Salt Linked to Heart Woes, but Some Say the Evidence Is Shaky

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The advice to cut salt should be taken seriously by people who are "salt-sensitive" – those whose bodies hang on to the salt they consume, which drives up their blood pressure and creates chronic problems. About 20 percent of the population is salt-sensitive, particularly people who are overweight, African-American, or who have high blood pressure. The CDC recommends that these groups keep their daily salt consumption under 1,500 milligrams.

But for the rest of the population, some scientists say the harmful effects of salt are overblown.

"Salt intake is most dangerous for the person with left ventricular weakening, or congestive heart failure, who really need to be on a low sodium diet," said Dr. Chip Lavie, medical director of cardiac prevention at the Ochsner Clinic Foundation and Hospital in New Orleans. "However, for thin people with good heart function who have low levels of blood pressure, it probably is not so important to keep salt low."

For those groups at special risk or for others who simply want to keep their salt low, Dr. Clyde Yancy, chief of cardiology at Northwestern Memorial Hospital in Chicago, said it's exceedingly difficult, given the amount of salt that lurks in unlikely foods like bread, cookies, and ketchup.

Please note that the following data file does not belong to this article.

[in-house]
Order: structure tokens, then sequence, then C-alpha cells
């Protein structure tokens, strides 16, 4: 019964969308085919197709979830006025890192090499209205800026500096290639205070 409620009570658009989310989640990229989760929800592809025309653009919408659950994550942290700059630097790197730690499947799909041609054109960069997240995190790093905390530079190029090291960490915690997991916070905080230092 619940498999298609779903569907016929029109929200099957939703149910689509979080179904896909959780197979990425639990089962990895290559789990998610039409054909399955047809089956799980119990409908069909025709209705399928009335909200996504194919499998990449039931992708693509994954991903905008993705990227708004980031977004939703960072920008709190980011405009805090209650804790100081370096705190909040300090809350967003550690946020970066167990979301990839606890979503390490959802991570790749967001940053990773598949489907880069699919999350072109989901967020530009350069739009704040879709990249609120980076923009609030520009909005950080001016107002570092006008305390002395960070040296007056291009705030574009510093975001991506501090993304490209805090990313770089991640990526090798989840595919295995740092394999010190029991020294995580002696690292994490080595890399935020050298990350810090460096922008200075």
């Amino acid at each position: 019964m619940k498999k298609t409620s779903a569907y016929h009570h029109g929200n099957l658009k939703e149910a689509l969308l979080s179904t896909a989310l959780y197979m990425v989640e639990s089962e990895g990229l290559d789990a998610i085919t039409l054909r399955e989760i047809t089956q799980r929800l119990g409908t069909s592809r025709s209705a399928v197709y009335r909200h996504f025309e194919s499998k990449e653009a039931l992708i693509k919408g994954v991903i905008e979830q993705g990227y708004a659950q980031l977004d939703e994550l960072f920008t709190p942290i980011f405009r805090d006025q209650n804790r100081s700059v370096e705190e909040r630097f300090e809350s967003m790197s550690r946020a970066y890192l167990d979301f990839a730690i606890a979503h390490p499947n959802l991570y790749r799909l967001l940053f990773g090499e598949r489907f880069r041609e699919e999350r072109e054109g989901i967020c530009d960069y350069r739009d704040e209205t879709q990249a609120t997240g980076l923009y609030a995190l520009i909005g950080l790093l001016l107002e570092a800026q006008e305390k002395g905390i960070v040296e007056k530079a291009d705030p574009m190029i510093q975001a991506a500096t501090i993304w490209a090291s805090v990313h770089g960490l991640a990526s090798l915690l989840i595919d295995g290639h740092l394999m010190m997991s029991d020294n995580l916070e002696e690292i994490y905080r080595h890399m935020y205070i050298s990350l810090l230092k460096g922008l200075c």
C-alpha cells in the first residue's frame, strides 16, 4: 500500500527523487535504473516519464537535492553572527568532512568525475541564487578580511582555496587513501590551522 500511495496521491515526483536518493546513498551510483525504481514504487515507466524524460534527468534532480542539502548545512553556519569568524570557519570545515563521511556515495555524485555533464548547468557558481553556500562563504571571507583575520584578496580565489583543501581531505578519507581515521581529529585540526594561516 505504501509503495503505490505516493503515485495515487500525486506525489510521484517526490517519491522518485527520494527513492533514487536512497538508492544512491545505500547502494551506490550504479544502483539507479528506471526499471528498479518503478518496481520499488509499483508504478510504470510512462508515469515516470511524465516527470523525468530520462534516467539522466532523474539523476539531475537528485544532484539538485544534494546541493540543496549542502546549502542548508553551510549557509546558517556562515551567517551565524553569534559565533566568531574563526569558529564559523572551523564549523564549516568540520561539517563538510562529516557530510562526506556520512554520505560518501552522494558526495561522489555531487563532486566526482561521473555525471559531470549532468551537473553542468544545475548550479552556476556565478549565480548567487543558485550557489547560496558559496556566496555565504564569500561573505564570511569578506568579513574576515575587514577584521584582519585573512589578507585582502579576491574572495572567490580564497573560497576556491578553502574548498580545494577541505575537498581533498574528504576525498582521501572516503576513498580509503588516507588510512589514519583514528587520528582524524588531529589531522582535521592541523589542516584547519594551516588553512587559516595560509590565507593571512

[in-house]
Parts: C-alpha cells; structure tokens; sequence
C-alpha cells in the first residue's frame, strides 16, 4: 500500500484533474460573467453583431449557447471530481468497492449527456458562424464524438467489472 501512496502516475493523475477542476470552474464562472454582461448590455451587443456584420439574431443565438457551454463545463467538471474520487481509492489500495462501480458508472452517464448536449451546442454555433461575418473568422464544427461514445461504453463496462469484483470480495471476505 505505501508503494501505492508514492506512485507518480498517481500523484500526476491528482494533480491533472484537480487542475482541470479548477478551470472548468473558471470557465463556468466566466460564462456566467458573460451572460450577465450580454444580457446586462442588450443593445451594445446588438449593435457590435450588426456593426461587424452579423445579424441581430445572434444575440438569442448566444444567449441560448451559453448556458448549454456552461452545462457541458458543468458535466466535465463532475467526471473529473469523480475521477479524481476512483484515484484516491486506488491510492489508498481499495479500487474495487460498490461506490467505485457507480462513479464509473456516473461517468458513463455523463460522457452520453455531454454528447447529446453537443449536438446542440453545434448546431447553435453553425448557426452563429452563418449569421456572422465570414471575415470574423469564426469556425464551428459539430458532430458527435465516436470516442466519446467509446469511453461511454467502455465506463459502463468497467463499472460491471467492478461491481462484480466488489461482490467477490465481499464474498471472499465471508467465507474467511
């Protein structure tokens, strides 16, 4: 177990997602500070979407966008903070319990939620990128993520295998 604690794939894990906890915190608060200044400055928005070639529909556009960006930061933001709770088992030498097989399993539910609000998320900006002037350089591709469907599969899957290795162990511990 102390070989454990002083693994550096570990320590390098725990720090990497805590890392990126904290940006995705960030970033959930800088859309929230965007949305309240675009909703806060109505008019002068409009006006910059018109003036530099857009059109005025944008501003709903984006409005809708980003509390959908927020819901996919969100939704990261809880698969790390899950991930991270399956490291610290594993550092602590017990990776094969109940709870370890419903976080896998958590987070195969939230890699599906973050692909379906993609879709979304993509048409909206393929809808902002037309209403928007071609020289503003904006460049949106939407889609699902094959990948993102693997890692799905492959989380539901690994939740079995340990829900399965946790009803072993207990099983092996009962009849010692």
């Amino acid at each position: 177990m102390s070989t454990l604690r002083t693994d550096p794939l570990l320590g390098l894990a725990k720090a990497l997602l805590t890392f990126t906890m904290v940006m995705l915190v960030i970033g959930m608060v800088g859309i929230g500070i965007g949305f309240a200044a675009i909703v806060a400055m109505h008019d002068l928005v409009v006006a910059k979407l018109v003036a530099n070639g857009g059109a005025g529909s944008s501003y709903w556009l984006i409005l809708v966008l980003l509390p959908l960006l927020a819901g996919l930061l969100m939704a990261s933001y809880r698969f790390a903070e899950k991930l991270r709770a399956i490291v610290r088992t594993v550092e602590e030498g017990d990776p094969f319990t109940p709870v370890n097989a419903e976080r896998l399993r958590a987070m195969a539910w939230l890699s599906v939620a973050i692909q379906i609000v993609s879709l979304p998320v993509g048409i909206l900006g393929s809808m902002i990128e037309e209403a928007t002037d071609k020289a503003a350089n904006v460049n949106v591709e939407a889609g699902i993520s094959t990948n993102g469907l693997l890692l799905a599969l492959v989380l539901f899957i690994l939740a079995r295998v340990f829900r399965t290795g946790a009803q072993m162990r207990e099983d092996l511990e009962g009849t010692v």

"Nearly 60 percent of our sodium consumption is embedded in our foodstuff and is consumed passively," Yancy said. "Ideally, we would consistently have lower sodium options for most if not all food items with clear labeling. How can a message of the provision of choice in a free market society not be palatable?"

Certain food companies have proved willing to compromise on the salt content of their foods, balancing consumer demand for taste with medical and federal concerns about salt. McDonald's, Kraft, and Campbell's are among the companies that have instituted voluntary sodium reductions in some of their products.

Dr. Jay Cohn, director of the Rasmussen Center for Cardiovascular Disease Prevention at the University of Minnesota, said even eliminating the very high salt content of certain foods like soups or tomato juice would make a difference.

"Modest restriction will not harm anyone and probably will have some small benefit on the whole population," Cohn said. "It is nothing like smoking, which helps nobody and has a profound adverse effect on individuals and on the population." Until the great salt debate shakes out, experts say consumers should focus on other ways to reduce blood pressure and improve their heart health: getting regular exercise and eating a diet full of fruits and vegetables.

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